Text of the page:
EU Dubbing Countries

ISDCF Brings Light To Series II Issue

Digital Cinema User Alert #1; TI Series 2 Projectors and Open Captions/Subtitles

the industry service group released a pdf statement dated 12 May 2010 which speaks to a problem with a connectivity process named CineCanvas™. This capability has been part of the TI feature set since early 2004, allowing subtitles and captions to be ‘drawn’ on the screen by the chip instead of by a process of being ‘burned in’. Not only is the appearance significantly better, but it allows the studios and distributors to streamline their delivery processes.

At the September 2009 IBC Convention in Amsterdam, an announcement was made by TI that there would be a delay, and that a software revision would come in Q2. Several server companies scrambled to provide server generated subtitles, Doremi being the first to announce.

But at a recent plug-fest it was found that there are ‘issues’ with this method which made distributors go back to ‘burning in’ the subtitles. And thus, this announcement.

In the larger EU countries like Italy and France, where overdubbing is an art-form mandated by the government and by long-practice, this isn’t an issue. The German and Spanish market are also renowned for their dubbing work. Children’s films wouldn’t be included in the problem either, since children aren’t expected to read and so their movies are traditionally dubbed.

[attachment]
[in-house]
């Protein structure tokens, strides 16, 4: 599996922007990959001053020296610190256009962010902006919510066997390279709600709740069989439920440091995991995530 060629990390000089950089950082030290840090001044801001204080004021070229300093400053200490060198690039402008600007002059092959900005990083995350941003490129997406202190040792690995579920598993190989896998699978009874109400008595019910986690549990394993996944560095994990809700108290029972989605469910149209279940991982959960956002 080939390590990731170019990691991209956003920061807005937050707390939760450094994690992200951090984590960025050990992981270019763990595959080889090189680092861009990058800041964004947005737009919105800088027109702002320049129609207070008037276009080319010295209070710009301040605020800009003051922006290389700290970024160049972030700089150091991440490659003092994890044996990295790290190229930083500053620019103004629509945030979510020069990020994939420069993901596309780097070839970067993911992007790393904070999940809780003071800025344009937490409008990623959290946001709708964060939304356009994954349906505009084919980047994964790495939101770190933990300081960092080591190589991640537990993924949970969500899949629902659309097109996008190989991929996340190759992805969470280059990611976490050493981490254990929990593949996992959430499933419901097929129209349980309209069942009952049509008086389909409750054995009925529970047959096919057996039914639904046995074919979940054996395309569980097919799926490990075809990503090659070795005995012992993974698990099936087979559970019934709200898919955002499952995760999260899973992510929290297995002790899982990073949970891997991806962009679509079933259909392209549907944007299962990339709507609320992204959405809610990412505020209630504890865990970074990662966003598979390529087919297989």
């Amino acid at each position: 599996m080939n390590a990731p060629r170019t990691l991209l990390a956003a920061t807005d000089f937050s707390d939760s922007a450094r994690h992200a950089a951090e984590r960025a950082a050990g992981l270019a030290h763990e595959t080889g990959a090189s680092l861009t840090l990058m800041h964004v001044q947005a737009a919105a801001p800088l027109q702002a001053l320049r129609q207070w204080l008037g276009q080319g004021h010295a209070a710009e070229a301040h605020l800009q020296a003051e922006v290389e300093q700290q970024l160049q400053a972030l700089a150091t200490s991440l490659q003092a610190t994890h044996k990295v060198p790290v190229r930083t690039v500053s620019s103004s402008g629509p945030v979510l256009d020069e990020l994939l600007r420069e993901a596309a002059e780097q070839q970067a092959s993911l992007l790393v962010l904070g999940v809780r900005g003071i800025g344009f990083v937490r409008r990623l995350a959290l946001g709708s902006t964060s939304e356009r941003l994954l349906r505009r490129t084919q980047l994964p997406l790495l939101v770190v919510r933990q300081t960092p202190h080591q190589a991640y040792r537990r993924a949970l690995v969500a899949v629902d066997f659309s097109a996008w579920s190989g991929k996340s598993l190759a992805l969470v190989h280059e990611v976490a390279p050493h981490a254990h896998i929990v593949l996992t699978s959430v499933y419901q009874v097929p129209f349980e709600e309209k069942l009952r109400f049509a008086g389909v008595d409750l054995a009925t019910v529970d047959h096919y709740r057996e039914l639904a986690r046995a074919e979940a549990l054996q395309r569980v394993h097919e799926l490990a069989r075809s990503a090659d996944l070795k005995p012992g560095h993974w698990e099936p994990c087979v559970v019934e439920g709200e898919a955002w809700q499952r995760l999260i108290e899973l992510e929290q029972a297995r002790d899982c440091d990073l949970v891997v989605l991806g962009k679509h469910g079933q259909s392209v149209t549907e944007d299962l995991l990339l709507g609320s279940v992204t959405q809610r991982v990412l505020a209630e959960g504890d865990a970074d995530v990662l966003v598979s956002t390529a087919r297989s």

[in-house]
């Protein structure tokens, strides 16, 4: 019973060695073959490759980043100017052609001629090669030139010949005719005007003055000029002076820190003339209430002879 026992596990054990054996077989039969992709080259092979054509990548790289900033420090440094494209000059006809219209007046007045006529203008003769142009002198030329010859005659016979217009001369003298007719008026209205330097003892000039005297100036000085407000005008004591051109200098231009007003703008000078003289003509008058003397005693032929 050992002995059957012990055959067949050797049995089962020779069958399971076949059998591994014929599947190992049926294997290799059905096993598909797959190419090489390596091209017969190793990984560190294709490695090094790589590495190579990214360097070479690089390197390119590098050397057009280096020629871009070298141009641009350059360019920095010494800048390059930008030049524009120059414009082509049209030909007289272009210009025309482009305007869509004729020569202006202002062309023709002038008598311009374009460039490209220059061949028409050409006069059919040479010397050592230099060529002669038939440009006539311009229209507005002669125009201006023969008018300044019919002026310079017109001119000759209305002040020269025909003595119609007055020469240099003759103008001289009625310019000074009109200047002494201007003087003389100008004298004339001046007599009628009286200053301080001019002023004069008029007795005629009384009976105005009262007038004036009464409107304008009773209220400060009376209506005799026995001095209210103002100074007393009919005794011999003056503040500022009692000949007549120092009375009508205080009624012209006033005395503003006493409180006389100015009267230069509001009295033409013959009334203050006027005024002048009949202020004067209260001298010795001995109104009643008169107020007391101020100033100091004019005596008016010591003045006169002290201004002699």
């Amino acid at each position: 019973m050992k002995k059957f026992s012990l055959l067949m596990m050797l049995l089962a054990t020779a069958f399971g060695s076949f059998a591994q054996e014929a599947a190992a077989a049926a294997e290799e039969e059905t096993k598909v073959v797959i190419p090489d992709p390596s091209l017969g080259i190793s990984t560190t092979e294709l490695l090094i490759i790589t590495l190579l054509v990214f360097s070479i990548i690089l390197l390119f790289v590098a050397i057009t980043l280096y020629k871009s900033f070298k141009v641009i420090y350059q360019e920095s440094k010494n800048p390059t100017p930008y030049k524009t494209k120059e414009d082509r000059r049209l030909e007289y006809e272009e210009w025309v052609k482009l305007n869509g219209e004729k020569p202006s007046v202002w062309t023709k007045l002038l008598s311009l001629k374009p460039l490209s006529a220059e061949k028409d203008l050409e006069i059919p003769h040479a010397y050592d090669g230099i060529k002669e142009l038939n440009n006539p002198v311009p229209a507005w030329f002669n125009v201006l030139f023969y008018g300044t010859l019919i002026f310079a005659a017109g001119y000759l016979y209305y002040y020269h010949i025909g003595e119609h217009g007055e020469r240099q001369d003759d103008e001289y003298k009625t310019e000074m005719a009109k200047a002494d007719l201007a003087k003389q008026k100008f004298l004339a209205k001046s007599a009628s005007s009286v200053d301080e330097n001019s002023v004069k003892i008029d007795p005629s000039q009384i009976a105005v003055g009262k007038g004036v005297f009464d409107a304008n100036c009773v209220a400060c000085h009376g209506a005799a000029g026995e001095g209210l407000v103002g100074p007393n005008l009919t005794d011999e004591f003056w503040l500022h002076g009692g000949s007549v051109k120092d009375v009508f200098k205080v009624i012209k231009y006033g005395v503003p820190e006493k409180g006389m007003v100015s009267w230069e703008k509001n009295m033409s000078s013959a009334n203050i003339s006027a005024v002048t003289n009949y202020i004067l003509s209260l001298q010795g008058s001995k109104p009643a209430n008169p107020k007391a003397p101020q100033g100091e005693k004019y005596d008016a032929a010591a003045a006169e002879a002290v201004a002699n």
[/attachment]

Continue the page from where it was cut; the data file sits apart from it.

This is much the same in the Asian markets. But, integrators – be aware of this issue, and don’t let it happen again. (See the wikipedia ‘dubbing’ article for more detail.)

EU Dubbing Countries

     Dubbing only for children: Otherwise solely subtitles      Mixed areas: Countries using occasionally full-cast dubbing otherwise solely subtitles      Voice-over: Countries using usually one or just a couple of voice actors whereas the original soundtrack persists      General dubbing: Countries using exclusively a full-cast dubbing, both for films and for TV series blue/red for belgium and slovia Countries which occasionally produce their own dubbings but generally use dubbed versions from another country whose language is sufficiently similar that the local audience understands it easily. (Belgium and Slovakia)

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